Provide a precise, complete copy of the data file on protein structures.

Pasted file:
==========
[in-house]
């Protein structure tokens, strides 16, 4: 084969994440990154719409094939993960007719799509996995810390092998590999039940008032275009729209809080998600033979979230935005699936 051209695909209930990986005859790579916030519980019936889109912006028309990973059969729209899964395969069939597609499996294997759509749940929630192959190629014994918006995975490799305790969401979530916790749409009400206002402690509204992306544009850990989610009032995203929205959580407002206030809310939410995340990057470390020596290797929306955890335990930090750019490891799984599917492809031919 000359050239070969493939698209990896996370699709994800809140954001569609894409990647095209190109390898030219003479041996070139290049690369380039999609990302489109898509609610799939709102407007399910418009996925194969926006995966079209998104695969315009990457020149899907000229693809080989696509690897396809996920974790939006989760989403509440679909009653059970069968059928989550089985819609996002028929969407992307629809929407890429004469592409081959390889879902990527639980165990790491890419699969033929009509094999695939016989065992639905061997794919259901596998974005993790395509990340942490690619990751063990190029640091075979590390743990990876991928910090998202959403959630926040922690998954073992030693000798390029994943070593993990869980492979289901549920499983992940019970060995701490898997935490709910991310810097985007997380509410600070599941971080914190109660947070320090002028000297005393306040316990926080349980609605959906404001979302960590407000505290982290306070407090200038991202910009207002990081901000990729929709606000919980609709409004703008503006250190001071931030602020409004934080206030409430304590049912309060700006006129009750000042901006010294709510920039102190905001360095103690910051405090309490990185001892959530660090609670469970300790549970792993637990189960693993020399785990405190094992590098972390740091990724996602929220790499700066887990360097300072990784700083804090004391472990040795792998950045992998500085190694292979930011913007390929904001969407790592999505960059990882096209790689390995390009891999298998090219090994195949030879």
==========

[in-house]
């Protein structure tokens, strides 16, 4: 084969994440990154719409094939993960007719799509996995810390092998590999039940008032275009729209809080998600033979979230935005699936 051209695909209930990986005859790579916030519980019936889109912006028309990973059969729209899964395969069939597609499996294997759509749940929630192959190629014994918006995975490799305790969401979530916790749409009400206002402690509204992306544009850990989610009032995203929205959580407002206030809310939410995340990057470390020596290797929306955890335990930090750019490891799984599917492809031919 000359050239070969493939698209990896996370699709994800809140954001569609894409990647095209190109390898030219003479041996070139290049690369380039999609990302489109898509609610799939709102407007399910418009996925194969926006995966079209998104695969315009990457020149899907000229693809080989696509690897396809996920974790939006989760989403509440679909009653059970069968059928989550089985819609996002028929969407992307629809929407890429004469592409081959390889879902990527639980165990790491890419699969033929009509094999695939016989065992639905061997794919259901596998974005993790395509990340942490690619990751063990190029640091075979590390743990990876991928910090998202959403959630926040922690998954073992030693000798390029994943070593993990869980492979289901549920499983992940019970060995701490898997935490709910991310810097985007997380509410600070599941971080914190109660947070320090002028000297005393306040316990926080349980609605959906404001979302960590407000505290982290306070407090200038991202910009207002990081901000990729929709606000919980609709409004703008503006250190001071931030602020409004934080206030409430304590049912309060700006006129009750000042901006010294709510920039102190905001360095103690910051405090309490990185001892959530660090609670469970300790549970792993637990189960693993020399785990405190094992590098972390740091990724996602929220790499700066887990360097300072990784700083804090004391472990040795792998950045992998500085190694292979930011913007390929904001969407790592999505960059990882096209790689390995390009891999298998090219090994195949030879």